New Myndplay System: Control the Movie with Your Emotions [Video]

A new interactive system called Myndplay launches today, a development in media technology that allows the viewer to control key plot points in a film via brain wave activity. A headset equipped with electroencephalogram (EEG) sensors translates the brain’s electrical activity patterns into basic emotional responses, then uses these readings to control the options available within the interactive Myndplay films. It’s like a new generation of Choose Your Own Adventure books, only as movies and with no pesky reading or page turning or decision making.

The system launches today at the Gadget Show in Birmingham, UK; there are currently two short films available (Paranormal Mynd, in which the viewer is an exorcist, and Bullet Dodger, a gangster noir) with another three–featuring an assassin, a bank robbery, and Gaelic mythology–slated for release today.

The headset will run you 79GBP and the films go for 1 – 3GBP. The software download is free and available on the official Myndplay site.

“They [the viewers] choose the direction, they decide the outcome. Whether they want to or not, their mind controls the outcome.”

Personally, I find this concept creepy. What say you, Geeks? Is this awesome or not?

[via New Scientist]

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10 Responses to New Myndplay System: Control the Movie with Your Emotions [Video]

  1. Are you kidding, it's awesome…A full movie with a lot of "key moments like this" is my idea of the renewal of the cinema "geek-made"…no dices, no pencil, just my brain a can of beer and my girl friend…wait…imagine with pr0n…ok it's too much…

  2. This is the worst idea I've ever seen. The whole point of a movie is that it's non-interactive. A movie tells a story involving characters that we love and hate because of who they are and the choices they make. Giving us the ability to influence a movie's plot not only destroys our sense of relation with a character, but also the sense that we are being told a story. Interactive movies have been tried before, they don't work because big directors are not interested in them, and for good reason, so all we are left with is shitty low-budget films that nobody wants to watch anyway. The fact that we can determine the outcome of these crappy films doesn't make them any more appealing.

    This will bomb, I guarantee it.

  3. Call me old fashioned, but when I watch a movie I just want to sit down and watch the damn movie! >.< I don't want to wear stupid glasses so it can "pop out" at me, I don't want to interact with it… I just wanna sit down and watch a story unfold as it was written.

    Better use for this technology? Interactive educational television shows for pre-schoolers.

  4. thinkin of the prudish american 'free for 12 year old' movies,…
    what if i fancy one of the actresses that much that i get horny by watching her acting even dressed, would they prepare an option in which she would get squelchy with every other male actor? …. just askin.
    most unlikely, isnt it, so my mood would change then, cause my need wasnt satisfied, i would get angry. what would they try to get me to then, more angry till i wreck the TV set, sum funny to get my thoughts somewhere else, some boring to calm me down?
    Emotions can be controlled by pictures. The right director will be able to give you what you want in first place. The writer gives you the story, the director the emotions. Maybe Hollywood has forgotten that, as many bad movies are out these days. Maybe the american audience is already emotional so messed up, they cant feel much anymore….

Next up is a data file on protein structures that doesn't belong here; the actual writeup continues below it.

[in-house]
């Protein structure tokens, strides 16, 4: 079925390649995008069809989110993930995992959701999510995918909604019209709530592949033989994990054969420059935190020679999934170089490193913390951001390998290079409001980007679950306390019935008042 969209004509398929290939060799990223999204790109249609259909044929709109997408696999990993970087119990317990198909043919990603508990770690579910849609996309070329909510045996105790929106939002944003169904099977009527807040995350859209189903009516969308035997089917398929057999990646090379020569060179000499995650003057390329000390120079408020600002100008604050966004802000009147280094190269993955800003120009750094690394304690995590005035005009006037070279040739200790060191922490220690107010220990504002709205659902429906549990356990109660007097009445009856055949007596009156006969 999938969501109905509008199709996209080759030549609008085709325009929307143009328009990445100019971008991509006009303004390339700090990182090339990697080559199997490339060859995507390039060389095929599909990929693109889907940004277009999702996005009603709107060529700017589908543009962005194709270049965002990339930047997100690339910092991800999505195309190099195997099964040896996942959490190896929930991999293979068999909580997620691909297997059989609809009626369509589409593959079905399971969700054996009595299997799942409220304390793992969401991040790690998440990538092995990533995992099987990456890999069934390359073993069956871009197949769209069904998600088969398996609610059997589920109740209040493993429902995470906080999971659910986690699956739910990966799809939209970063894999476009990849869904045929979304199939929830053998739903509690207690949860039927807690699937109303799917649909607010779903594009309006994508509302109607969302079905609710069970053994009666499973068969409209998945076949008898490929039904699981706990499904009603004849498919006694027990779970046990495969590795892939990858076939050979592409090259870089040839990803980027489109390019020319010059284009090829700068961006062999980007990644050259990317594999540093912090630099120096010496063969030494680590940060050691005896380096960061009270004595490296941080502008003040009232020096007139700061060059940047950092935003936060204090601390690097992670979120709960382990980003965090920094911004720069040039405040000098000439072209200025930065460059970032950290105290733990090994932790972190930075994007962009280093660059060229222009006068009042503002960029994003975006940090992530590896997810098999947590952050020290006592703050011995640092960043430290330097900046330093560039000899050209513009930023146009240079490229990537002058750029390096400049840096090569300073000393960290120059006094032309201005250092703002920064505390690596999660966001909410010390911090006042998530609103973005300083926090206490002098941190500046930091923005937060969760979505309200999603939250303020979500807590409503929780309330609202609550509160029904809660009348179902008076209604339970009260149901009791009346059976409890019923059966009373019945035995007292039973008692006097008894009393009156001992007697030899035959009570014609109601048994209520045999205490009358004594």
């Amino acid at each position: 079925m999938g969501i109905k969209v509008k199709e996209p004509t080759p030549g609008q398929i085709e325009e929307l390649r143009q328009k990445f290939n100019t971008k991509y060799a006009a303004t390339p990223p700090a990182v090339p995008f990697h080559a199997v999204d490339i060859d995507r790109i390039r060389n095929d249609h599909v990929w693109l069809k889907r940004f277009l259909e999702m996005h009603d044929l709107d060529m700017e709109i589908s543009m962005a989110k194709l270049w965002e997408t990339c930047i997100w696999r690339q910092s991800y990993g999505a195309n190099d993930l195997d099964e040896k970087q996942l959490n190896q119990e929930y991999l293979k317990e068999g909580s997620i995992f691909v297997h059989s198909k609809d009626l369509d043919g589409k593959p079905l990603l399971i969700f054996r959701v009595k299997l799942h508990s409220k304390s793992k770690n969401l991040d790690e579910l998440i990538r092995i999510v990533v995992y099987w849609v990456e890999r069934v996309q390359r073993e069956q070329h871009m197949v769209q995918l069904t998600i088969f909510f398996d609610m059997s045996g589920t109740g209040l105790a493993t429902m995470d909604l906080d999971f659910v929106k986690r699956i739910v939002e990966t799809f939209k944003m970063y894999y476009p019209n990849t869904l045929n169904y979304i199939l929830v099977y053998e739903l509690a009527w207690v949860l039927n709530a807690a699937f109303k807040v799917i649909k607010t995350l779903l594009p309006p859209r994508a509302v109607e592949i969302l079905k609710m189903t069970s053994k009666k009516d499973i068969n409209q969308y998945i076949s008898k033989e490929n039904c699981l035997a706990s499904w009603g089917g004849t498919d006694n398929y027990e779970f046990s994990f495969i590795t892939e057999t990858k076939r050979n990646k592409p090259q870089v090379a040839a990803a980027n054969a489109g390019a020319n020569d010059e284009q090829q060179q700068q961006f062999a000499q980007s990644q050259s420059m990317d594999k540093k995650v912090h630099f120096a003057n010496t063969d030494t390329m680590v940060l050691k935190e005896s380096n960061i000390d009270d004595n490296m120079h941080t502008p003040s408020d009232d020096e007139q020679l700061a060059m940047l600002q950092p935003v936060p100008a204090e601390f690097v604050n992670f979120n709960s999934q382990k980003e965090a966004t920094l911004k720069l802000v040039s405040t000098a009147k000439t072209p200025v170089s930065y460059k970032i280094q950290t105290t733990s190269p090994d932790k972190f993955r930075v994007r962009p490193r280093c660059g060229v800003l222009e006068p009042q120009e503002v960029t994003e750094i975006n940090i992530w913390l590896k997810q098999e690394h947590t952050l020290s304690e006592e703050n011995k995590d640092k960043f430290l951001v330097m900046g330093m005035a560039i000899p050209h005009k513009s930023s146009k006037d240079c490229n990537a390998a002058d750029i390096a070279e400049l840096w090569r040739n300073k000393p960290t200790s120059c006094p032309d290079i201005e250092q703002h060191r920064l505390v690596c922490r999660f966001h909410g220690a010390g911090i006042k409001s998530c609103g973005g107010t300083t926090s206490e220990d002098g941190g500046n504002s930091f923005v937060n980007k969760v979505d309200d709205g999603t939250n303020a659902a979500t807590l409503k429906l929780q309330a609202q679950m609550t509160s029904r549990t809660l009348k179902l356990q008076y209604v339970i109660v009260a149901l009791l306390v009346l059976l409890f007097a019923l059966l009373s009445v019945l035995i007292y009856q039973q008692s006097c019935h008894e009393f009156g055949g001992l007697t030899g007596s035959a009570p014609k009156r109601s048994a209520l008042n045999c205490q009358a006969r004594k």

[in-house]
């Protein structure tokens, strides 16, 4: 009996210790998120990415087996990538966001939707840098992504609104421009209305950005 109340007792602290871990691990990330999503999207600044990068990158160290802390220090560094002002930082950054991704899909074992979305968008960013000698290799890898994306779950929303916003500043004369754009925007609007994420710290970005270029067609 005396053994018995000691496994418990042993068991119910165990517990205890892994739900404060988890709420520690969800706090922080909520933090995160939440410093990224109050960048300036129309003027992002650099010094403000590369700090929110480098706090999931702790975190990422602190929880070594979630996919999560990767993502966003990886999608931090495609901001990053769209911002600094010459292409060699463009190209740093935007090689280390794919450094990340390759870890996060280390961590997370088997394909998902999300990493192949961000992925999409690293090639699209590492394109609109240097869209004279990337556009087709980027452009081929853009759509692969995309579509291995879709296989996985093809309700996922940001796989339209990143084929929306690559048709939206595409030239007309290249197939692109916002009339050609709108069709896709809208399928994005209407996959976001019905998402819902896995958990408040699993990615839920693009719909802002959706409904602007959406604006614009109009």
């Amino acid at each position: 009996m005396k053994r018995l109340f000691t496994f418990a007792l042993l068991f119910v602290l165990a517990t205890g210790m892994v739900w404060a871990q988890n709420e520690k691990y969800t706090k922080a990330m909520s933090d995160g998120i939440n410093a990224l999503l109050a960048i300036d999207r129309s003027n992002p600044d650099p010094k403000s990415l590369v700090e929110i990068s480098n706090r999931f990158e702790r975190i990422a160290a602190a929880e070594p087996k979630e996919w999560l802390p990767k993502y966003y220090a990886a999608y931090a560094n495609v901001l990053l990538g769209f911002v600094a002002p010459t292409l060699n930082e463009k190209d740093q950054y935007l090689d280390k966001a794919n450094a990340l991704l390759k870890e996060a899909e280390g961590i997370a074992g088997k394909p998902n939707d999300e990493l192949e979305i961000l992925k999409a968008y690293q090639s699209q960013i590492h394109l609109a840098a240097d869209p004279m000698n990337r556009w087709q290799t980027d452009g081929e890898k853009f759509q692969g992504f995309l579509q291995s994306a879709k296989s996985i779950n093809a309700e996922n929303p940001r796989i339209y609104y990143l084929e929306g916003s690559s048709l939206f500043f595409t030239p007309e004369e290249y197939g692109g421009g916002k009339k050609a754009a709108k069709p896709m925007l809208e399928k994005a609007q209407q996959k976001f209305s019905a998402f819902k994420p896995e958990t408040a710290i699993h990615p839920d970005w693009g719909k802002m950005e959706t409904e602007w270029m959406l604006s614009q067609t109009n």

There is one application for these invention: The shrinks office. If someone has issues, it might be a good idea to get him via this controlling system in the right mood.

  5. I think it's a bad idea because if I'm sitting in a movie theater with a lot of morons who thought Transformers was a good movie, then they will ruin whatever I'm trying to watch. Whether you like it or not, what happens in the movie is the directors art. I don't want that art being transferred to morons who just want an explosion and no plot… not at ten dollars for a ticket. It's a fun concept and may lead the way to other breakthroughs, but it is, at best, a gimmick. It sounds like the new 3D.

  6. Perhaps I am oversimplifying this, but from what I understand, it reads your emotions and gives you exactly what you want to watch.

    So where's the challenge in that? I have often sat down to watch a movie thinking that I would just watch it and not feel anything–even choosing to not feel anything–and been very challenged by the concept. The first time I watched Donnie Darko, for instance. It was pitched to me as a sappy teen drama with a mental issue, so I was ready to just tune it out. But that's not what the movie was at all.

    It seems like this "Myndplay" concept takes all the challenge out of watching a film. Part of why I love-hate some movies is because the ending wasn't what I would have wanted. Fallen (spoiler alert) ends with the bad guy winning just when I thought Denzel's character had him. Pan's Labyrinth kills off one of my favorite characters, someone who reminds me of myself, so of COURSE I wouldn't have wanted to see her die! And so on.

    What I'm saying is that if I always chose the path of the film, then my imagination, nor my ideas, would never be expanded by those few good movies I'm able to find and watch.

  7. Great comments here. The idea of a movie is, to some degree, mindless entertainment. I read this as no work, just sitting back and being entertained. The sheer knowledge our thoughts could control a film means work to me. I'd be the director in my mind, constantly analyzing my next thought for the next scene. Whew…exhausting.